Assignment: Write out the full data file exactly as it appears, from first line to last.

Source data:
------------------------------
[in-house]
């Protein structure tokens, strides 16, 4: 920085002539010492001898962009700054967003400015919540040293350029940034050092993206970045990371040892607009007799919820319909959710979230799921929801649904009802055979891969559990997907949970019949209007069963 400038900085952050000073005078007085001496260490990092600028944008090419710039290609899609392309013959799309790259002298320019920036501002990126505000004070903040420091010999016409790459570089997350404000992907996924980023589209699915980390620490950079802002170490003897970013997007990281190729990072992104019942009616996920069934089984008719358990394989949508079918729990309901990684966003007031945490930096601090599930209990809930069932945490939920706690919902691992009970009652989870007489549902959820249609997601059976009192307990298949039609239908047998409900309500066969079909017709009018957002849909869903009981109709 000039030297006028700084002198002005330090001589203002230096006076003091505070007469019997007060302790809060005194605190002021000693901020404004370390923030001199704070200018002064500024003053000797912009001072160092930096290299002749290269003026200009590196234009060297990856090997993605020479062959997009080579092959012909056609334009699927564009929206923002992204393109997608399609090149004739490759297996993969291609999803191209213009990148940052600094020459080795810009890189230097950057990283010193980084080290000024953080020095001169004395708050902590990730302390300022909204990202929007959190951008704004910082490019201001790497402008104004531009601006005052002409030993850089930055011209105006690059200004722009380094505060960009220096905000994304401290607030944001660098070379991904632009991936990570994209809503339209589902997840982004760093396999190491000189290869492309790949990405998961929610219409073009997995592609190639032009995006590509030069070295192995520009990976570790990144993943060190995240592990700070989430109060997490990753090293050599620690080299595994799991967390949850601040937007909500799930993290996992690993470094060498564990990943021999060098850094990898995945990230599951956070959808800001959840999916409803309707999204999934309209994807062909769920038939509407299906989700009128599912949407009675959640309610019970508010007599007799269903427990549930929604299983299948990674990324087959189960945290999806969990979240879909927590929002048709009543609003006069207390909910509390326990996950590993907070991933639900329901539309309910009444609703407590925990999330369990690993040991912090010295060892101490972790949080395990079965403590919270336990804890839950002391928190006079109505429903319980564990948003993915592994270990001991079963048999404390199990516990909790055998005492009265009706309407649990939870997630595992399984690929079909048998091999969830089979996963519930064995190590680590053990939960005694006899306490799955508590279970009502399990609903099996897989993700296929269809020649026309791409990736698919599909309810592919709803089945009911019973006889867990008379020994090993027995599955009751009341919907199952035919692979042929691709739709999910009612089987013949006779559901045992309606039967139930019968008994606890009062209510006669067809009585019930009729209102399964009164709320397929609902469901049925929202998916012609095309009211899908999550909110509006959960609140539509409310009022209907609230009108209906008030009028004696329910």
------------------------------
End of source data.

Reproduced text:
[in-house]
């Protein structure tokens, strides 16, 4: 920085002539010492001898962009700054967003400015919540040293350029940034050092993206970045990371040892607009007799919820319909959710979230799921929801649904009802055979891969559990997907949970019949209007069963 400038900085952050000073005078007085001496260490990092600028944008090419710039290609899609392309013959799309790259002298320019920036501002990126505000004070903040420091010999016409790459570089997350404000992907996924980023589209699915980390620490950079802002170490003897970013997007990281190729990072992104019942009616996920069934089984008719358990394989949508079918729990309901990684966003007031945490930096601090599930209990809930069932945490939920706690919902691992009970009652989870007489549902959820249609997601059976009192307990298949039609239908047998409900309500066969079909017709009018957002849909869903009981109709 000039030297006028700084002198002005330090001589203002230096006076003091505070007469019997007060302790809060005194605190002021000693901020404004370390923030001199704070200018002064500024003053000797912009001072160092930096290299002749290269003026200009590196234009060297990856090997993605020479062959997009080579092959012909056609334009699927564009929206923002992204393109997608399609090149004739490759297996993969291609999803191209213009990148940052600094020459080795810009890189230097950057990283010193980084080290000024953080020095001169004395708050902590990730302390300022909204990202929007959190951008704004910082490019201001790497402008104004531009601006005052002409030993850089930055011209105006690059200004722009380094505060960009220096905000994304401290607030944001660098070379991904632009991936990570994209809503339209589902997840982004760093396999190491000189290869492309790949990405998961929610219409073009997995592609190639032009995006590509030069070295192995520009990976570790990144993943060190995240592990700070989430109060997490990753090293050599620690080299595994799991967390949850601040937007909500799930993290996992690993470094060498564990990943021999060098850094990898995945990230599951956070959808800001959840999916409803309707999204999934309209994807062909769920038939509407299906989700009128599912949407009675959640309610019970508010007599007799269903427990549930929604299983299948990674990324087959189960945290999806969990979240879909927590929002048709009543609003006069207390909910509390326990996950590993907070991933639900329901539309309910009444609703407590925990999330369990690993040991912090010295060892101490972790949080395990079965403590919270336990804890839950002391928190006079109505429903319980564990948003993915592994270990001991079963048999404390199990516990909790055998005492009265009706309407649990939870997630595992399984690929079909048998091999969830089979996963519930064995190590680590053990939960005694006899306490799955508590279970009502399990609903099996897989993700296929269809020649026309791409990736698919599909309810592919709803089945009911019973006889867990008379020994090993027995599955009751009341919907199952035919692979042929691709739709999910009612089987013949006779559901045992309606039967139930019968008994606890009062209510006669067809009585019930009729209102399964009164709320397929609902469901049925929202998916012609095309009211899908999550909110509006959960609140539509409310009022209907609230009108209906008030009028004696329910």